## Lagrange Invariant

A fundamental law of Gaussian optics can be derived from the properties of A, B points and their conjugates A',B' (Fig. 1.16). This law which links the transverse magnification M = n'/n to the aperture angle ratio u/u', is the Lagrange invariant also known as Smith, Lagrange, or Helmholtz relationship.

Let us consider the case of a single diopter, Eq. (1.25a) may be written n1 n = n'1 n' ■ (1.30)

Now from the object point A, the ray of aperture angle u meets the x,y plane at the height x = uz and goes through the image point A' from the same height than in object space, then uz = u' z!, (1.31)

whatever the case of refractive or reflective diopter for the signs. Multiplying the above equations together, we obtain nun = n'u'n' ■ (1.32)

Considering a system with a next diopter with next medium of index n'', we could obtain in the same manner n''u'' n'' = n'u'n' and so on. The result applies to any intermediate space and to the last space - the final image space - of an optical system, hence nun = L-invariant, (1.33a)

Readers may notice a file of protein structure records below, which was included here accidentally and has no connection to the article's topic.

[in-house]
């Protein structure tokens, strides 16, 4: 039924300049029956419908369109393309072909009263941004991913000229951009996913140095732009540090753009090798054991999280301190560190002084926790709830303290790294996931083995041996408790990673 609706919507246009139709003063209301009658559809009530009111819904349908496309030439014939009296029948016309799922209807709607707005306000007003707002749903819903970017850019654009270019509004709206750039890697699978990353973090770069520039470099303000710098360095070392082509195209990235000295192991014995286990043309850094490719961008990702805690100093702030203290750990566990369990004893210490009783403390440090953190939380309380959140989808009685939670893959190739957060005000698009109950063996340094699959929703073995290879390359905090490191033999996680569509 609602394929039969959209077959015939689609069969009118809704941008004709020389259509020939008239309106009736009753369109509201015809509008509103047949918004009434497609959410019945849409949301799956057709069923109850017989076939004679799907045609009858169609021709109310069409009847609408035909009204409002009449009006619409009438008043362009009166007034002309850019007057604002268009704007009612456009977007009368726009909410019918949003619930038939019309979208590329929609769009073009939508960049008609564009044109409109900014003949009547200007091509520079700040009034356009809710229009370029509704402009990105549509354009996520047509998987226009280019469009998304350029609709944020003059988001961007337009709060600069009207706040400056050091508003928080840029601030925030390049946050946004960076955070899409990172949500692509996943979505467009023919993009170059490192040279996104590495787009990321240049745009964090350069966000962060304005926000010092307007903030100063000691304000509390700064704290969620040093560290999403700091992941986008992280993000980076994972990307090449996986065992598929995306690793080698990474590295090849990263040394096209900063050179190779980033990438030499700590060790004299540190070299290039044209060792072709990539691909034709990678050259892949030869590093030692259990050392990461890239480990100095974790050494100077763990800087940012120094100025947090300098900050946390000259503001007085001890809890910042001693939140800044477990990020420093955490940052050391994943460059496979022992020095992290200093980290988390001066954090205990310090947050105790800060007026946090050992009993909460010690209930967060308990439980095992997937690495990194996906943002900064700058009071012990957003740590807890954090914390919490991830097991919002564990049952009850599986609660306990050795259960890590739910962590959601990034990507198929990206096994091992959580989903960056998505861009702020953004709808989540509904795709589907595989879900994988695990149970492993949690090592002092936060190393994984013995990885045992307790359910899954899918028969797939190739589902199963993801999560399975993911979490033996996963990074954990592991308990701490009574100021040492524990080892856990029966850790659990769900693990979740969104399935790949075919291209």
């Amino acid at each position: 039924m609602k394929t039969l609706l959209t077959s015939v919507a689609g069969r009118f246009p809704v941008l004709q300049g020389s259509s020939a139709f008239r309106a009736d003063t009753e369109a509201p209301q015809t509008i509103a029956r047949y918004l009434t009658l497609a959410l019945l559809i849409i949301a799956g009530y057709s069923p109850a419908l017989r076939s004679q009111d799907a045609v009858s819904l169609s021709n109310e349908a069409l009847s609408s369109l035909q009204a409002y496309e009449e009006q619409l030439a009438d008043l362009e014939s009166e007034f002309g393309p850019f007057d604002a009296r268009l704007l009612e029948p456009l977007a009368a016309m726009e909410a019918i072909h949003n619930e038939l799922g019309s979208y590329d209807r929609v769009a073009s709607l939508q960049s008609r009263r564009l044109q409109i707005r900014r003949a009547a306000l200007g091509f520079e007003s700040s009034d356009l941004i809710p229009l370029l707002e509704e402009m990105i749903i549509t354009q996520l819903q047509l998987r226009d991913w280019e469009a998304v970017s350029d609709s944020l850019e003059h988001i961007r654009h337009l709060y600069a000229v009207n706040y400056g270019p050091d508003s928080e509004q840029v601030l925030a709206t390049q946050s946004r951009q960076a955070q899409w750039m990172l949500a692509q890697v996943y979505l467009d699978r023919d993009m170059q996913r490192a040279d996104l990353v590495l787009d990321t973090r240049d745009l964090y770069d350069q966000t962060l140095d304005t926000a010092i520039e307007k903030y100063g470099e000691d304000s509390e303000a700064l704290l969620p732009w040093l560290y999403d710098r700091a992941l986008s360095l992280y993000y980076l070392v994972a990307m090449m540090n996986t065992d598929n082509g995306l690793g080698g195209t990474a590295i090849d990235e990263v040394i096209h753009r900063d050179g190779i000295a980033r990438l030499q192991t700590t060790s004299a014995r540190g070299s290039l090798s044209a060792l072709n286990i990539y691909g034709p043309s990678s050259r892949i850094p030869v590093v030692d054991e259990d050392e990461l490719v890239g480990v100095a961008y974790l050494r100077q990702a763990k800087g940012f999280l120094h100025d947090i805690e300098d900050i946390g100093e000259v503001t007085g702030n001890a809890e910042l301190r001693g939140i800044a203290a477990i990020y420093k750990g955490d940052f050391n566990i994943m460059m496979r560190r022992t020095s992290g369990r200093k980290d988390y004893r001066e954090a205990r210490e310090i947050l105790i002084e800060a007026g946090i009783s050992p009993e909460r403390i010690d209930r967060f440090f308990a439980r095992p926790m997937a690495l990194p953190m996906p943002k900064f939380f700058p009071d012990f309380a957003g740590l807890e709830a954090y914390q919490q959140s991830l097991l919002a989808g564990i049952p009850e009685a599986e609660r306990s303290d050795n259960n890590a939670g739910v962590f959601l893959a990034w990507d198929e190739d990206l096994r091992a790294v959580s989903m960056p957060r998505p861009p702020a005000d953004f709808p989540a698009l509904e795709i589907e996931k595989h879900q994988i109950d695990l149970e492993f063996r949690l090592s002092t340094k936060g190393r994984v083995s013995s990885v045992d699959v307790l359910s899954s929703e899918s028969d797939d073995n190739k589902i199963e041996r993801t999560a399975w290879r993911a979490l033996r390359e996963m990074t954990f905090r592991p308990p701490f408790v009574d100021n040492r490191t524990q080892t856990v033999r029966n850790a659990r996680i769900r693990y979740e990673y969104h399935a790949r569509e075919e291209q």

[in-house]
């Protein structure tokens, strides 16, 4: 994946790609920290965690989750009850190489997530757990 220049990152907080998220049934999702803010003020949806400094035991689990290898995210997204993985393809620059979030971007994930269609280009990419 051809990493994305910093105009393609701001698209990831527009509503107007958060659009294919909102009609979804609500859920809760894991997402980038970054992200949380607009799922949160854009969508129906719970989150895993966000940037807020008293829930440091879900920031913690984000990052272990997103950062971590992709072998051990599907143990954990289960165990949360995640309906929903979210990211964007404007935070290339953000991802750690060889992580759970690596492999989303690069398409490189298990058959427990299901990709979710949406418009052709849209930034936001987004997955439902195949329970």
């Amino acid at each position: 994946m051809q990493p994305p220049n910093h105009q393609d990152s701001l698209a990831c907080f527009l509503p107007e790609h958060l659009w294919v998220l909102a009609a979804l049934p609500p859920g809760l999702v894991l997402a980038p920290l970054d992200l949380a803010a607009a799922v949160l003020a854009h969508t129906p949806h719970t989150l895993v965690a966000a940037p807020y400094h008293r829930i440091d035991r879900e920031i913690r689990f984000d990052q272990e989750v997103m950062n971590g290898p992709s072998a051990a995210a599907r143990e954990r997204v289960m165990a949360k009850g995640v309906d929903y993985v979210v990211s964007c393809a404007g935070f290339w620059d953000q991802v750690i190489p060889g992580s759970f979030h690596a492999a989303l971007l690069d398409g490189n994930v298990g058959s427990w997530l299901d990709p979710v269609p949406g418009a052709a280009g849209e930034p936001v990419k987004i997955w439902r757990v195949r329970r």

and is called the Lagrange invariant.

With afocal systems, the aperture angles are u = u' = 0, the object and image locations are at infinity which leads to n ^ ±°° and n' ^ T°°, so the above formulation is indeterminate.

In the object space, the ray height at the optical surface is x = uz, and the field height is n = zq where q is the field angle; the substitution in (1.33a) of un by x q gives nxq = L-invariant, (1.33b)

which is the Lagrange invariant afocal form.

This invariance property entails the following consequences for focal and afocal systems having both ends in a same medium (n' = n) as in air.

• Focal ratios and linear fields of view: Consider focal reducer systems currently used in astronomy, which are instruments working at finite distances with a magnification M = n'/n such that M2 < 1.

^ If the output f-ratio is 1/M times faster than the input f-ratio, then the linear size of the output field of view is M times smaller than that of the input field.

• Afocal beams and angular fields of view: Consider an afocal system, such as a Mersenne telescope or a laser beam expander, we may define a number K = \x'/x\ expressing the diameter transformation of the conjugate beams.

^ If the diameter of the output beam is decreased by a factor 1/K, then the field angle of the output beam is increased by a factor K.

Typical examples of the Lagrange invariant consequence in astronomy are: the increased detection of extended objects by Courtes (1952) with focal reducers, and for the afocal case the well known Galilean form of refracting telescope (Fig. 1.17).

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